U.S. President Donald Trump imposed tariffs on steel and aluminum from Canada and other countries without even warning members of his administration, veteran Washington Post journalist Bob Woodward said in an interview with CBC's The Current.
Smaller families are pushing 'the middle child' into extinction, study suggests
Could the overlooked middle-born child really become obsolete? A recent study suggests families are no longer having more than two kids.
Telling women they have dense breasts could save lives, says cancer survivor
Most women aren't routinely informed if they have dense breasts, but the condition can mean cancers are less likely to show up on mammograms. Kathy Kaufield, a cancer survivor and advocate, wants doctors to be mandated to tell women.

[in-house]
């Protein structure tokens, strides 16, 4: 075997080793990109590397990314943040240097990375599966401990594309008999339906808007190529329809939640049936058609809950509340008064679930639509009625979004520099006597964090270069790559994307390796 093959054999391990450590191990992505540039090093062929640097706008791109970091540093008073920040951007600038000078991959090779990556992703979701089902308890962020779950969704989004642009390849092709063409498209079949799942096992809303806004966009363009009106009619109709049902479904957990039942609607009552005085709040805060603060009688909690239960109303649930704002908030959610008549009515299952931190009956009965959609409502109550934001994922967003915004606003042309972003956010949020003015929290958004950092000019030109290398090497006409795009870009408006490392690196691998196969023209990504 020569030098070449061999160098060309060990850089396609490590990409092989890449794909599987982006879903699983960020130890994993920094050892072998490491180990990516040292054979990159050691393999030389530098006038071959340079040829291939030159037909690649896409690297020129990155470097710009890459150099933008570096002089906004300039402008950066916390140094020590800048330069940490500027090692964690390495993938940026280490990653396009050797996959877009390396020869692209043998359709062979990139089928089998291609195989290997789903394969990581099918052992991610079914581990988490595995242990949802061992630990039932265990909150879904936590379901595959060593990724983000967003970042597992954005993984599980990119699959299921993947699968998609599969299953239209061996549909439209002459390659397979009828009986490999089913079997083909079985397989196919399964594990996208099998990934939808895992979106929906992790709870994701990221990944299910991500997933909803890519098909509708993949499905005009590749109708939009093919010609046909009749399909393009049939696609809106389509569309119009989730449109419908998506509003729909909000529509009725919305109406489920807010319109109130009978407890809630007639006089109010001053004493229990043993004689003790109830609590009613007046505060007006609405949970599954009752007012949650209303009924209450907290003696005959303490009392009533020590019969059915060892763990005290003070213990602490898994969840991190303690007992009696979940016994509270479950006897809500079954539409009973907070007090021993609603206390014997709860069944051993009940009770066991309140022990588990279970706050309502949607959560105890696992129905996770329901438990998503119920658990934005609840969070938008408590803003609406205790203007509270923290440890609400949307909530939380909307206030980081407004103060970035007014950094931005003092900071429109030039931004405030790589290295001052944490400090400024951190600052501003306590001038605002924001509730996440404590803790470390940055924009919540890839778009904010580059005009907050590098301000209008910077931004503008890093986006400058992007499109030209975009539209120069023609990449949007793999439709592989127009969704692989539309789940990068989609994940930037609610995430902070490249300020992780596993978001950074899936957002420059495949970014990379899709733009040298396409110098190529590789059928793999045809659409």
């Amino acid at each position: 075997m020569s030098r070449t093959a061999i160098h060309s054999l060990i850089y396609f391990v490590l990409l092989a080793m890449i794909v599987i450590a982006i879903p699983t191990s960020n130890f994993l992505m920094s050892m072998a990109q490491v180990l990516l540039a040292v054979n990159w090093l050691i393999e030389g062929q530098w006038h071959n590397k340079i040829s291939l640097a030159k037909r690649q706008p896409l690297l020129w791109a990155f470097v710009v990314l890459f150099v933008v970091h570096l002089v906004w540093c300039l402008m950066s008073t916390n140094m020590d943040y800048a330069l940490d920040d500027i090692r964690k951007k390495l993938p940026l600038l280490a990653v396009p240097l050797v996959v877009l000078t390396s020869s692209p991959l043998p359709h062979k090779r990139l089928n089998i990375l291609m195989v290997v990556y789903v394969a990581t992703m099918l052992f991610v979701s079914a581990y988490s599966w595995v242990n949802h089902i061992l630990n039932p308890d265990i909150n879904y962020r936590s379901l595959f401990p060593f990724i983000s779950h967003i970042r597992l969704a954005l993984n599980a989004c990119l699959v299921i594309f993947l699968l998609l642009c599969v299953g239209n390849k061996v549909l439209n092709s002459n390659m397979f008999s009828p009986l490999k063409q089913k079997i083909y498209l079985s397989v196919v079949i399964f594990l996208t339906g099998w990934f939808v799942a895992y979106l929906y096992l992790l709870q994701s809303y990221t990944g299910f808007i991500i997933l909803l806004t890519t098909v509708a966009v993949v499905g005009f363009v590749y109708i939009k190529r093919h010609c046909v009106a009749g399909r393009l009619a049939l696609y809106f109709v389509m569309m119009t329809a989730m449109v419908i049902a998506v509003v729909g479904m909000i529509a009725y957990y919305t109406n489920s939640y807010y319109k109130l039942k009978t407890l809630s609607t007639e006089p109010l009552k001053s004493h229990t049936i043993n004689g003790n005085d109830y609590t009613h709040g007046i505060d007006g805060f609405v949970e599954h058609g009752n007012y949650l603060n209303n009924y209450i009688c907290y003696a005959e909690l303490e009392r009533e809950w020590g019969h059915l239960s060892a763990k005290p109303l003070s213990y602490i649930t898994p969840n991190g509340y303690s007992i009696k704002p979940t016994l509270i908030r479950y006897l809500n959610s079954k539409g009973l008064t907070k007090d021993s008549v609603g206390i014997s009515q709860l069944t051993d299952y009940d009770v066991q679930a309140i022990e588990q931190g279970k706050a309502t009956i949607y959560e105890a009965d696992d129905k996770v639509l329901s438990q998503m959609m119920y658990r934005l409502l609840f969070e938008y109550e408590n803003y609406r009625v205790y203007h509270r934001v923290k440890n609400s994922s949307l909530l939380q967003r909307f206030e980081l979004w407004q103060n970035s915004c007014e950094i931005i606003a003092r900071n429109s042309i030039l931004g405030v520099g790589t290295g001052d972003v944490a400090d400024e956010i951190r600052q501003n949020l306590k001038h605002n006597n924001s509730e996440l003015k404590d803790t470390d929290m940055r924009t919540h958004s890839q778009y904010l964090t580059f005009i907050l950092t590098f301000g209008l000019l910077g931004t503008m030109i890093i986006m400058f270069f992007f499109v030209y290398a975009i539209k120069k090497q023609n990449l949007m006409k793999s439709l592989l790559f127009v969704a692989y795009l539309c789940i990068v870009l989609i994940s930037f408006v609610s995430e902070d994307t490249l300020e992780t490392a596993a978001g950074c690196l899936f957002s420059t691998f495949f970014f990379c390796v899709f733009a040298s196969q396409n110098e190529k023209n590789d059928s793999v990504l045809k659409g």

Full Episode for September 12, 2018 - The Current
From Bob Woodward's new book about the alleged turmoil inside the White House; to an advocate who wants women to be told if they have dense breasts because it's a bigger indicator of the risk of cancer than family history; to the plight of the world's middle children ... This is The Current.
War erases what a human life could be, says Pulitzer Prize-winning war correspondent
In his new book The Fighters, C.J. Chivers explores the human cost of U.S. foreign policy following the 9/11 attacks — the price paid by the low-ranking soldiers that were sent to fight in Iraq and Afghanistan.
Venezuelans 'selling their hair' to feed their families, says CBC reporter at border